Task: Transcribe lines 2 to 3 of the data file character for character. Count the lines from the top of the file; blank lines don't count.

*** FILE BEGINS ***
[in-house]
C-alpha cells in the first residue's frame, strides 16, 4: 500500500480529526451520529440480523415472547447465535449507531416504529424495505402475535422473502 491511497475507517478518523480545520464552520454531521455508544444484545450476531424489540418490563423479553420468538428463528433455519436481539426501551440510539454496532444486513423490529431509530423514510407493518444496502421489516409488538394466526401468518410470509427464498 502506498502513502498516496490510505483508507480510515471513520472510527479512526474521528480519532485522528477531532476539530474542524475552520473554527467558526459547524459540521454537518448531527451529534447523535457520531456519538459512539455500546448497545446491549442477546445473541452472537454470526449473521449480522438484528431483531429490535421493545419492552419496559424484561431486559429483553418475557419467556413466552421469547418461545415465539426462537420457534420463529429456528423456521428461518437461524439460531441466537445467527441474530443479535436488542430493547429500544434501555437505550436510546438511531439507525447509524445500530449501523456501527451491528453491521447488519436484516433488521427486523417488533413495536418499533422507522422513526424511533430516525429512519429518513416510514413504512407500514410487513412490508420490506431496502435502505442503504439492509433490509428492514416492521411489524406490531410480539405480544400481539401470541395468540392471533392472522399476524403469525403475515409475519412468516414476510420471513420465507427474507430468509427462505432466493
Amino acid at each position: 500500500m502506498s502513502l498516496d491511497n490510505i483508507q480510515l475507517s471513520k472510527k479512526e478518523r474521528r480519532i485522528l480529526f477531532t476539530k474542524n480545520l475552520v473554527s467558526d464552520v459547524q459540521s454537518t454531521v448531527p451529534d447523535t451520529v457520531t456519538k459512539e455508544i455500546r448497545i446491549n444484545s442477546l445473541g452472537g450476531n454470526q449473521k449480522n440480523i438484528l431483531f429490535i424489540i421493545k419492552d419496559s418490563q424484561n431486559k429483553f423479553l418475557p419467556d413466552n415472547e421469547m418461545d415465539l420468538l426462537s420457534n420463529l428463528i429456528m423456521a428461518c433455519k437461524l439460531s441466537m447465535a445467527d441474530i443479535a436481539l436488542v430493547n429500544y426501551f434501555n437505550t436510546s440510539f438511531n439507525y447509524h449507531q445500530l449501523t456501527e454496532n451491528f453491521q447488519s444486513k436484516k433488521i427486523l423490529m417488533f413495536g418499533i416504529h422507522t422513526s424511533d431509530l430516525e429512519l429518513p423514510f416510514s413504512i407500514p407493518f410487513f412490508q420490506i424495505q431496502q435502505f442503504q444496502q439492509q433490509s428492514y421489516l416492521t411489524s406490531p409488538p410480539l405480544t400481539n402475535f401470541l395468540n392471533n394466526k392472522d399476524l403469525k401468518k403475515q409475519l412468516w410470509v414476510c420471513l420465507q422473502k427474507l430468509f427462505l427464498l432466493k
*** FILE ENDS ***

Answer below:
C-alpha cells in the first residue's frame, strides 16, 4: 500500500480529526451520529440480523415472547447465535449507531416504529424495505402475535422473502 491511497475507517478518523480545520464552520454531521455508544444484545450476531424489540418490563423479553420468538428463528433455519436481539426501551440510539454496532444486513423490529431509530423514510407493518444496502421489516409488538394466526401468518410470509427464498 502506498502513502498516496490510505483508507480510515471513520472510527479512526474521528480519532485522528477531532476539530474542524475552520473554527467558526459547524459540521454537518448531527451529534447523535457520531456519538459512539455500546448497545446491549442477546445473541452472537454470526449473521449480522438484528431483531429490535421493545419492552419496559424484561431486559429483553418475557419467556413466552421469547418461545415465539426462537420457534420463529429456528423456521428461518437461524439460531441466537445467527441474530443479535436488542430493547429500544434501555437505550436510546438511531439507525447509524445500530449501523456501527451491528453491521447488519436484516433488521427486523417488533413495536418499533422507522422513526424511533430516525429512519429518513416510514413504512407500514410487513412490508420490506431496502435502505442503504439492509433490509428492514416492521411489524406490531410480539405480544400481539401470541395468540392471533392472522399476524403469525403475515409475519412468516414476510420471513420465507427474507430468509427462505432466493
Amino acid at each position: 500500500m502506498s502513502l498516496d491511497n490510505i483508507q480510515l475507517s471513520k472510527k479512526e478518523r474521528r480519532i485522528l480529526f477531532t476539530k474542524n480545520l475552520v473554527s467558526d464552520v459547524q459540521s454537518t454531521v448531527p451529534d447523535t451520529v457520531t456519538k459512539e455508544i455500546r448497545i446491549n444484545s442477546l445473541g452472537g450476531n454470526q449473521k449480522n440480523i438484528l431483531f429490535i424489540i421493545k419492552d419496559s418490563q424484561n431486559k429483553f423479553l418475557p419467556d413466552n415472547e421469547m418461545d415465539l420468538l426462537s420457534n420463529l428463528i429456528m423456521a428461518c433455519k437461524l439460531s441466537m447465535a445467527d441474530i443479535a436481539l436488542v430493547n429500544y426501551f434501555n437505550t436510546s440510539f438511531n439507525y447509524h449507531q445500530l449501523t456501527e454496532n451491528f453491521q447488519s444486513k436484516k433488521i427486523l423490529m417488533f413495536g418499533i416504529h422507522t422513526s424511533d431509530l430516525e429512519l429518513p423514510f416510514s413504512i407500514p407493518f410487513f412490508q420490506i424495505q431496502q435502505f442503504q444496502q439492509q433490509s428492514y421489516l416492521t411489524s406490531p409488538p410480539l405480544t400481539n402475535f401470541l395468540n392471533n394466526k392472522d399476524l403469525k401468518k403475515q409475519l412468516w410470509v414476510c420471513l420465507q422473502k427474507l430468509f427462505l427464498l432466493k